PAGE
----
[Review] A day at Voxxed Days Luxembourg

Voxxed Days Luxembourg

[Review] A day at Voxxed Days Luxembourg

Voxxed Days Luxembourg

Here is Olivier‘s feedback of this year’s Voxxed Days Luxembourg.

If you never went to Voxxed Days Luxembourg, here is my feedback, salt and humour included, but removable.  You know like the “Batteries included but removable” of modern technologies.

Voxxed Days is the “smaller” version of Devoxx as it’s a one day conference compared to the bigger format of 3 or more days. Devoxx is a conference by developers for developers. Voxxed Days’ look and feel is exactly the same though, and it is equal in quality to the “big” sister conference. The second edition in Luxembourg was held June 22.

You’re a dev, you should go: yes!

You’re not a developer: you are not concerned! Mmm… no, if you are not a horse with blinkers, you are concerned!

Here are the categories:

  • Architecture, Performance and Security
  • DevOps, Agile, Methodology & Tests
  • Alternate Languages
  • Java, JVM, Javas SE/EE
  • Web, HTML5 et UX
  • Big Data & Analytics
  • Cloud & Scaling
  • Future & Robotics
  • Mobile, IoT

 

Now tell me again you are not concerned. You cannot. I told you.

For only one day, there was a great selection of talks. Check out this year’s complete and detailed program. Tick all the talks where you are lost already after reading the title. Tick the talks that sound interesting. Remove the boring stuff, if any. Drop in a subject or two you’ve played with a bit or you’ve been exposed to. You know, so you can quit the room with a badass comment (“yeaaaaah, that wasn’t really interesting, he/she barely scratched the surface”) and that warm feeling you knew quite a bit. Confidence booster, I tell ya! Mix, filter, match, … you should end up with a full day’s worth of things to do. This was my day at VoxxedDays Luxembourg.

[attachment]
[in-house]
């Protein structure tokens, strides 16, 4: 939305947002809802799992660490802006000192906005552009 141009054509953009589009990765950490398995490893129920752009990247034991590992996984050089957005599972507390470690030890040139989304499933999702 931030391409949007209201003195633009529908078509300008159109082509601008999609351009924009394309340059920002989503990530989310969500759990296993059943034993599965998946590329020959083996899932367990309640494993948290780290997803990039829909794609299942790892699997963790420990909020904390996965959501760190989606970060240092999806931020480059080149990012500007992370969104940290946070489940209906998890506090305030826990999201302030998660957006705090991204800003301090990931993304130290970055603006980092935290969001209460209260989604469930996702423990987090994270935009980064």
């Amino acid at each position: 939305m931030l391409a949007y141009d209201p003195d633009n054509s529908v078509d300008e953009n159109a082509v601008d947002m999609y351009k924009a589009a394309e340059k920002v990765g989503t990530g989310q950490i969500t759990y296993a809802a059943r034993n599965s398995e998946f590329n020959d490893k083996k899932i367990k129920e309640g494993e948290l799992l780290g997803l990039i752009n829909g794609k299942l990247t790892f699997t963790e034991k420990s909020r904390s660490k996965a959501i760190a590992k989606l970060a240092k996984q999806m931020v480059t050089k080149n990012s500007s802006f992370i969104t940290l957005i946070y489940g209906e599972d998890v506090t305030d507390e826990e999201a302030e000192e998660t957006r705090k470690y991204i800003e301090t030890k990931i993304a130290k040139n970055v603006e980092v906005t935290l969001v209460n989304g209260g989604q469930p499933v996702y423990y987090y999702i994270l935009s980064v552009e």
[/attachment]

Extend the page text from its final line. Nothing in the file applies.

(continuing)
Woke up. This ought to be a good day. Queued a couple minutes to get in. Radar activated. Ah, familiar faces. Small talk mode on, not weather or traffic focused for once, but program centric: who is going to sit in which talk, last minute changes for some that get influenced, …

Time to get going: listening on all interfaces …

 

9:00 – Keynote.

Data, private data, data science, ethics, IT professionals’ role and position in today’s society. Serge Abiteboul explains that data analysis is not the niche of petabytes companies anymore, that it is done more and more, in many businesses, on whatever relevant data is collected. Data collection is more and more tailored for the information that is needed/requested/expected and goes beyond the purely technical metrics to verify service health or generate alerts and basic statistics.

We are going to be exposed, involved, maybe we’ll become actors of this transformation. As we might be the ones installing and tuning the tech bits enabling the gathering of information in otherwise boring data, we will have great power. And with great power comes great responsibility.

There are two side to the coin: the one that allows us to extract heaps of information and be greater, more efficient, faster, … and there is the side that is all about trends, behaviour, secrets, control … There is the data we acknowledge to give, the data that is collected from our actions (with or without us knowing about it), there is private data that we broadcast willingly or unwillingly.

We will have to think about ethics and the boundaries that are to be defined to make IT work for us, for the better, and not against us, for the worst or only for profit. We are all shaping the future and we have to think about it. Some can only see the darkness that could/can be unleashed and tend to err on the side of caution to say it mildly. Others promote the wonderful things and progress that could elevate us to new heights. What we want and how we want it is a decision to be made by all of us, not only IT people. These decisions will define the social rules of the future.